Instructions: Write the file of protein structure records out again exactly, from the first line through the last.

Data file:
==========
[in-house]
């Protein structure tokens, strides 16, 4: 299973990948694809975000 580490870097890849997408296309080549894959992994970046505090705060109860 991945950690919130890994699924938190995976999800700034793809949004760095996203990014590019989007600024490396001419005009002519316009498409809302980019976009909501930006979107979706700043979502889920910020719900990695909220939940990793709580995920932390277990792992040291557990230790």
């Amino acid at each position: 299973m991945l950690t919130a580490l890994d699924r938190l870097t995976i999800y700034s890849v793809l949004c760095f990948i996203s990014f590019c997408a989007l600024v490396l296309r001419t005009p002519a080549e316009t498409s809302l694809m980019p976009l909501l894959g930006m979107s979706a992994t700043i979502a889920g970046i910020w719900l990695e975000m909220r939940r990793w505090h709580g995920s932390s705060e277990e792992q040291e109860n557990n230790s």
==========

[in-house]
């Protein structure tokens, strides 16, 4: 299973990948694809975000 580490870097890849997408296309080549894959992994970046505090705060109860 991945950690919130890994699924938190995976999800700034793809949004760095996203990014590019989007600024490396001419005009002519316009498409809302980019976009909501930006979107979706700043979502889920910020719900990695909220939940990793709580995920932390277990792992040291557990230790």
């Amino acid at each position: 299973m991945l950690t919130a580490l890994d699924r938190l870097t995976i999800y700034s890849v793809l949004c760095f990948i996203s990014f590019c997408a989007l600024v490396l296309r001419t005009p002519a080549e316009t498409s809302l694809m980019p976009l909501l894959g930006m979107s979706a992994t700043i979502a889920g970046i910020w719900l990695e975000m909220r939940r990793w505090h709580g995920s932390s705060e277990e792992q040291e109860n557990n230790s």